* Single-to-inset-double concaves – I feel this is one of the most versatile bottom contours you can run in the modern performance shortboard. It has a wide-open sweet spot, is really drivey and predictable in waves small to large; and it allows you to break the tail free when you want to.

* Flatter deck – I typically go ½” to one inch shorter, 1/8” narrower, and 1/16” thinner than your poly board. By using more buoyant materials, you don’t need to hide foam in the center of the board. The less-domey deck that’s achieved increases the flex characteristics of the board.

* Uniquely formulated epoxy resins that have more elongation, or elasticity allow flex lengthwise as well as laterally throughout the board. This increases the performance of the board as well as its flex life/ longevity.

* All fin systems are available including glass-ons (shown here) which are rare on epoxy boards.

* Environmentally friendly – when a traditional p/u board’s life is over, there’s only one place it can go….to a landfill where it sits for 100 years before it starts to decompose. “Proxy” technology is recyclable.

* Made custom in the free world from concept to construction. It’s your board….talk to the shaper.

Todd Proctor

Shaper’s notes:

I‘ve been working on alternative surfboard materials for 10 years with the commitment to improve technology while enhancing performance. I believe surfboard building is a unique hands-on process that will always be done best by the innovators who love the sport. The unique construction detailed here is done in our factory in Ventura, California. I custom design every board using cutting edge computer assisted design software. This allows me to detail every board keeping the quality, consistency and custom aspects of my shaping always at the forefront.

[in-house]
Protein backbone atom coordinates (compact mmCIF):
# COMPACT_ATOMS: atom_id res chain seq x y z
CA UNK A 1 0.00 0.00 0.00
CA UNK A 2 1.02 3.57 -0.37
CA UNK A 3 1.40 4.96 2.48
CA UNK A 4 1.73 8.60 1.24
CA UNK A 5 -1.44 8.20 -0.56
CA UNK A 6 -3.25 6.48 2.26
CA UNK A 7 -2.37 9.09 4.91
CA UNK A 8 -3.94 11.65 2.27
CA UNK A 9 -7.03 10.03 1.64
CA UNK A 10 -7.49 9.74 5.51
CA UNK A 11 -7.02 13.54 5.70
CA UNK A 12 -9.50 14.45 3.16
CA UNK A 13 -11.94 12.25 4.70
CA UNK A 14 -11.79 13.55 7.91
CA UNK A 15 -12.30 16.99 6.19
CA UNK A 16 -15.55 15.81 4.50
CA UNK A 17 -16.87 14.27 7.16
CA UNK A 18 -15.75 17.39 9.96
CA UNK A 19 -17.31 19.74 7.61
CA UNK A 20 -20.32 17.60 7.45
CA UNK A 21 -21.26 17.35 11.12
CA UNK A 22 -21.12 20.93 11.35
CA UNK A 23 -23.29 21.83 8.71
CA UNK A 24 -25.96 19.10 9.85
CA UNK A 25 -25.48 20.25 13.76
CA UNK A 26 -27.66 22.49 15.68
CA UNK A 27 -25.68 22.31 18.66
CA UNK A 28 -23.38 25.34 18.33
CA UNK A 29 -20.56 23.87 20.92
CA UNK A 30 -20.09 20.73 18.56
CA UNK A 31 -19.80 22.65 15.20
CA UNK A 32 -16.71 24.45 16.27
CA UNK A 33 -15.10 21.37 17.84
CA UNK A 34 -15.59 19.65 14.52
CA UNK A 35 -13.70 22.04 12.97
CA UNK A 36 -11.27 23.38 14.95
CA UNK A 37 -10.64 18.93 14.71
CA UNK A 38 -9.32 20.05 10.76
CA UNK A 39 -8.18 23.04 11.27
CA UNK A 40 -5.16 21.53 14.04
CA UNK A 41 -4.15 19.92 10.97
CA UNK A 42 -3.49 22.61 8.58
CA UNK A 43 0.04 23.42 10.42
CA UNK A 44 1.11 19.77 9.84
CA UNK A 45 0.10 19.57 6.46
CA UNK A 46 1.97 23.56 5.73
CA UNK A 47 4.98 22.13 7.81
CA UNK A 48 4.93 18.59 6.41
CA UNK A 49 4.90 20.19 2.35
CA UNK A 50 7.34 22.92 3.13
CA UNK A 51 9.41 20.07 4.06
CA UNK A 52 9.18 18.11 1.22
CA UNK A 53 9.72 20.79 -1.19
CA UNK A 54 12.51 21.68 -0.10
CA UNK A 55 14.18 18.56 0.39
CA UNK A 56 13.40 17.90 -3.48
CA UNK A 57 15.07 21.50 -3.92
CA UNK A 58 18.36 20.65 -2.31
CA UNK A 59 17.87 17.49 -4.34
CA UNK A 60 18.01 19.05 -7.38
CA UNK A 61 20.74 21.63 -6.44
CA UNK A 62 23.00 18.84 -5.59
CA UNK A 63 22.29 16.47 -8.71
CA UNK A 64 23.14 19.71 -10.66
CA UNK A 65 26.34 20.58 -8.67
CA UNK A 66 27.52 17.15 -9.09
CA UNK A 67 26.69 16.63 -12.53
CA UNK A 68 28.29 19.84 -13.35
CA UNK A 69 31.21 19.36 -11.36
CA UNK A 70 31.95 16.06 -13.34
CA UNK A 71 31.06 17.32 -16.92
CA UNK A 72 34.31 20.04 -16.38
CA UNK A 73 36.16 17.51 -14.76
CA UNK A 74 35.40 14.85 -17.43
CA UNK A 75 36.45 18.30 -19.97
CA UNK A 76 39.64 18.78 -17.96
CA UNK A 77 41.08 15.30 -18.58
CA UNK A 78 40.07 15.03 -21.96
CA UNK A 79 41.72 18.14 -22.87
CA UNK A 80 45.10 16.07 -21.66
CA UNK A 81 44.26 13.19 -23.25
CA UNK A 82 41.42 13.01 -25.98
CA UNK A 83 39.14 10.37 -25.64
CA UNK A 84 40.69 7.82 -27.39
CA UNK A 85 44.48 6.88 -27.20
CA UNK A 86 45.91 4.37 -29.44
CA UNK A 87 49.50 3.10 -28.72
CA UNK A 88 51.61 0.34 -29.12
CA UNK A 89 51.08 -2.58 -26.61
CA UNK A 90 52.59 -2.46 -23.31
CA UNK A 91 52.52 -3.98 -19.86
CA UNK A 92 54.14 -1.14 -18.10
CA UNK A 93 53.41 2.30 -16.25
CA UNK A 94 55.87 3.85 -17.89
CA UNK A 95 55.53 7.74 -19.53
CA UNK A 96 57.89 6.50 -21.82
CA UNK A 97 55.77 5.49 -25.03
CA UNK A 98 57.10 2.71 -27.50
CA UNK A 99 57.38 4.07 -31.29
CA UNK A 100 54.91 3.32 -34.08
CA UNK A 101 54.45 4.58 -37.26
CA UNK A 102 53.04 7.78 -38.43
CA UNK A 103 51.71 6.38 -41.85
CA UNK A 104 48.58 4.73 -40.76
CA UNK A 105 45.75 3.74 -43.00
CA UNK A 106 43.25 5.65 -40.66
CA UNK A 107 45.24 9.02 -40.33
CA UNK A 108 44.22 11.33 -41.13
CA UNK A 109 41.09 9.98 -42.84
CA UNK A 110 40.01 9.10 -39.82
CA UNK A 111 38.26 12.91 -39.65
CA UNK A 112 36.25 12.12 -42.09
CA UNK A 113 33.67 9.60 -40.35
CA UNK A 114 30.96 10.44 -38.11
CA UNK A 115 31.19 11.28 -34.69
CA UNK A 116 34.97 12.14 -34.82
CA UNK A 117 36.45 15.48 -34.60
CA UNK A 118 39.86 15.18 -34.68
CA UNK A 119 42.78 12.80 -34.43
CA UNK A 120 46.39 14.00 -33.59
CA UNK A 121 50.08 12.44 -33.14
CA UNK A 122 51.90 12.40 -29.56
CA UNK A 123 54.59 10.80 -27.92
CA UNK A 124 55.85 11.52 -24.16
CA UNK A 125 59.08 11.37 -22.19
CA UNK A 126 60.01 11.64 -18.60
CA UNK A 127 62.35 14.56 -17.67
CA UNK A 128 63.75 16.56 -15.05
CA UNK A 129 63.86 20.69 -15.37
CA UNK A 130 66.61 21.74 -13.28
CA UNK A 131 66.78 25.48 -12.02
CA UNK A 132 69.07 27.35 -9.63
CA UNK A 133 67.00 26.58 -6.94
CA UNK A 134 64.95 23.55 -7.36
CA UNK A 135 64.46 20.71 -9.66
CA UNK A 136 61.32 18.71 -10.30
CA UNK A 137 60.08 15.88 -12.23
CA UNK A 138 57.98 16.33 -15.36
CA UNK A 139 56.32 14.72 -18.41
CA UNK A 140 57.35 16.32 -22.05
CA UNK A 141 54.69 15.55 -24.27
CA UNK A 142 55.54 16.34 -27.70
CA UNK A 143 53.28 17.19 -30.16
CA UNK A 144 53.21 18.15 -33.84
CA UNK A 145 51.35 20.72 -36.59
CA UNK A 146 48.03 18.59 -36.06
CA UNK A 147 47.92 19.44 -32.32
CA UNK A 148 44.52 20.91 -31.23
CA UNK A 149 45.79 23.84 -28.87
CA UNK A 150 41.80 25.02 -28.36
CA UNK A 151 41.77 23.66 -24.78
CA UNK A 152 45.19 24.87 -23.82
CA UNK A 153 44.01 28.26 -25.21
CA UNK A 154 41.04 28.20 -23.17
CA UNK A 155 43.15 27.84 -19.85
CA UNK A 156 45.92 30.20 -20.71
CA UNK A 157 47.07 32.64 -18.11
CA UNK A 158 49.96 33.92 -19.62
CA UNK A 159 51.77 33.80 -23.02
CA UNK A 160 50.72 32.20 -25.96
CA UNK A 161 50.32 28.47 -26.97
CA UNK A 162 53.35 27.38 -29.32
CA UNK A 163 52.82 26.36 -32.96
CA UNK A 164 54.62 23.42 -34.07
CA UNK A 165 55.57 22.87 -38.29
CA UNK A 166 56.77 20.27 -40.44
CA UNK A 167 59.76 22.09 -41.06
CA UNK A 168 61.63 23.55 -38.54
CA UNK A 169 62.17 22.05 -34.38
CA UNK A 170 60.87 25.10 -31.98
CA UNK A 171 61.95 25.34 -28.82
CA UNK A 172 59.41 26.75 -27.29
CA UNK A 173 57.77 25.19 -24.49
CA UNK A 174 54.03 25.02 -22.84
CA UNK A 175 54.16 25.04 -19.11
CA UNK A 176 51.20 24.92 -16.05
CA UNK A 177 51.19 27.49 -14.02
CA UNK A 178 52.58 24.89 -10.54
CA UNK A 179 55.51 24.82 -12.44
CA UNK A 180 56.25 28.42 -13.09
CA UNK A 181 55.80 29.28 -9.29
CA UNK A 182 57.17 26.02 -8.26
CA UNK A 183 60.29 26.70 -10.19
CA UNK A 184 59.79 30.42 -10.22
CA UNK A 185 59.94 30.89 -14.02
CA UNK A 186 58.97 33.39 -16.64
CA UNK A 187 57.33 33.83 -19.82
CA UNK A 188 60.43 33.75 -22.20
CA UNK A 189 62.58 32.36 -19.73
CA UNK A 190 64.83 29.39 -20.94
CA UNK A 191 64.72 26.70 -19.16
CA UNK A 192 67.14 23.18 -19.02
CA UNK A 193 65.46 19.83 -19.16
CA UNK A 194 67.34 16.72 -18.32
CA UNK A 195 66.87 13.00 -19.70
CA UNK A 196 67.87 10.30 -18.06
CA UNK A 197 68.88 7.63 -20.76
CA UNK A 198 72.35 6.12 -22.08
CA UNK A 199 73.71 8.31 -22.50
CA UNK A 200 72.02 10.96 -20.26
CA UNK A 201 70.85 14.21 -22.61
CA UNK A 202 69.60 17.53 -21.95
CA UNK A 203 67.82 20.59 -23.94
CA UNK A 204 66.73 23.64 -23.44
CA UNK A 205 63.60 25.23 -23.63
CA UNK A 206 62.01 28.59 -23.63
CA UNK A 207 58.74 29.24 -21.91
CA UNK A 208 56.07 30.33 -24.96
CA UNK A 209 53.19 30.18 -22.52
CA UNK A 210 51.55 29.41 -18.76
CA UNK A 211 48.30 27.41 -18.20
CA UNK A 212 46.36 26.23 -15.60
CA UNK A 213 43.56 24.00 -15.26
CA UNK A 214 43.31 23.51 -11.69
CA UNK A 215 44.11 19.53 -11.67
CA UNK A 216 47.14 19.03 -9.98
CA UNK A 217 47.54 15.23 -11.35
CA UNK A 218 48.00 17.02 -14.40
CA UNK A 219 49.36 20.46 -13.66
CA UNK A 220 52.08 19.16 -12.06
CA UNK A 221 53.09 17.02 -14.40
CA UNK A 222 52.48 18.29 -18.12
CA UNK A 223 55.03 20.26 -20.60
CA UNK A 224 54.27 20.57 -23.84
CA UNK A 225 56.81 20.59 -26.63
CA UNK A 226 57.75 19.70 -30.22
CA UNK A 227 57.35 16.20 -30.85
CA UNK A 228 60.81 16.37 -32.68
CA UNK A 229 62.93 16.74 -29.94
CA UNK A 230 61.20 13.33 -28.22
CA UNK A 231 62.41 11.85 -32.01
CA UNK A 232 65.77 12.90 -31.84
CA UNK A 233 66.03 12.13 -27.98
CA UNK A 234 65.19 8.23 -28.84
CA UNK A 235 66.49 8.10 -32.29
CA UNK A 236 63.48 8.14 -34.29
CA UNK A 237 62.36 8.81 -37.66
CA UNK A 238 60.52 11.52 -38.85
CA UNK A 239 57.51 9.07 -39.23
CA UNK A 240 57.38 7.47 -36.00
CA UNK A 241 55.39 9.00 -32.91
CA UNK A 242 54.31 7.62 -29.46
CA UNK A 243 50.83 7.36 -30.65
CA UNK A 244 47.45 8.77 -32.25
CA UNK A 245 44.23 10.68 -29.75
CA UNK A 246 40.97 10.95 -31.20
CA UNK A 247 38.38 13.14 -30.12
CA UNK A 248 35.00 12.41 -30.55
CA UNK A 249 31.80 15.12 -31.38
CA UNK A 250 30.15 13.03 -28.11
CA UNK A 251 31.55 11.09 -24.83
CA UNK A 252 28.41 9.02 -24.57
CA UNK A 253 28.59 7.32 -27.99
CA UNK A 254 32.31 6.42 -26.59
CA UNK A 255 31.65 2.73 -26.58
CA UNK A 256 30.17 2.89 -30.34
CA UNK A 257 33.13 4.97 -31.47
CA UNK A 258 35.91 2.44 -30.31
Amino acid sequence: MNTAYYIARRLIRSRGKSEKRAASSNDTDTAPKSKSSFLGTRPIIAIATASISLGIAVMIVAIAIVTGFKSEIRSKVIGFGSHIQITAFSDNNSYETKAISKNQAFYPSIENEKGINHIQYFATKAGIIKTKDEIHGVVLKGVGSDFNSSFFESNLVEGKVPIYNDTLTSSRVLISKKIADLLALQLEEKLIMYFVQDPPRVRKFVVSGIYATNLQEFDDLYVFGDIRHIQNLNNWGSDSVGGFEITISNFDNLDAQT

Surfer’s Feedback:

…the board I’ve been so ravin’ about lately is that Blackbird, the Proxy one. That thing’s incredible. Thanks mate. Jay Phillips, Gold Coast, Australia

Rob S. said...

Thanks for the information, Todd. There has really been a lot of progress going on in epoxy construction. It seems like most brands are at least experimenting with epoxy construction. Does anyone have feedback on some of the newer production brands like Firewire, Resin 8, Santa Cruz, etc?
I have been riding Boardworks epoxy boards for years now and they have really improved the construction over the years. It took me a while to get used to the feel of sandwich epoxy boards but now when I jump on an older polyester longboard it feels kind of sluggish, like it sticks to the wave. It could be the shape, or just that the board is old and too flexy. Any feedback?